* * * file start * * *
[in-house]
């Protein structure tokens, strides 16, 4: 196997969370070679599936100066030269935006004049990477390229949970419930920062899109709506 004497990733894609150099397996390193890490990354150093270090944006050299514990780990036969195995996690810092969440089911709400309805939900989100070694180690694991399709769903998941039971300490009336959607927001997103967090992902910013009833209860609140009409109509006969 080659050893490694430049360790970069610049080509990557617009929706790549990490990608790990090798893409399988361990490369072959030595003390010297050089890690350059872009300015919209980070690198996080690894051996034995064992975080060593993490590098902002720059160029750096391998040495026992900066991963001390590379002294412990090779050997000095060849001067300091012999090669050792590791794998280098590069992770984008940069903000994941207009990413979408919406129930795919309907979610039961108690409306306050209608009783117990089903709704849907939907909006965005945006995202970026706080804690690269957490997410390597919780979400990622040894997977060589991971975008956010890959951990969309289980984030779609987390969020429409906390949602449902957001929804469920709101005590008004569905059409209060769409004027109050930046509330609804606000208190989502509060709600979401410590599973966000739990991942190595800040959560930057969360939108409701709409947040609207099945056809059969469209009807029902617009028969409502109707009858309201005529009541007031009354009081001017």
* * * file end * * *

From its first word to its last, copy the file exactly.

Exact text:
[in-house]
């Protein structure tokens, strides 16, 4: 196997969370070679599936100066030269935006004049990477390229949970419930920062899109709506 004497990733894609150099397996390193890490990354150093270090944006050299514990780990036969195995996690810092969440089911709400309805939900989100070694180690694991399709769903998941039971300490009336959607927001997103967090992902910013009833209860609140009409109509006969 080659050893490694430049360790970069610049080509990557617009929706790549990490990608790990090798893409399988361990490369072959030595003390010297050089890690350059872009300015919209980070690198996080690894051996034995064992975080060593993490590098902002720059160029750096391998040495026992900066991963001390590379002294412990090779050997000095060849001067300091012999090669050792590791794998280098590069992770984008940069903000994941207009990413979408919406129930795919309907979610039961108690409306306050209608009783117990089903709704849907939907909006965005945006995202970026706080804690690269957490997410390597919780979400990622040894997977060589991971975008956010890959951990969309289980984030779609987390969020429409906390949602449902957001929804469920709101005590008004569905059409209060769409004027109050930046509330609804606000208190989502509060709600979401410590599973966000739990991942190595800040959560930057969360939108409701709409947040609207099945056809059969469209009807029902617009028969409502109707009858309201005529009541007031009354009081001017």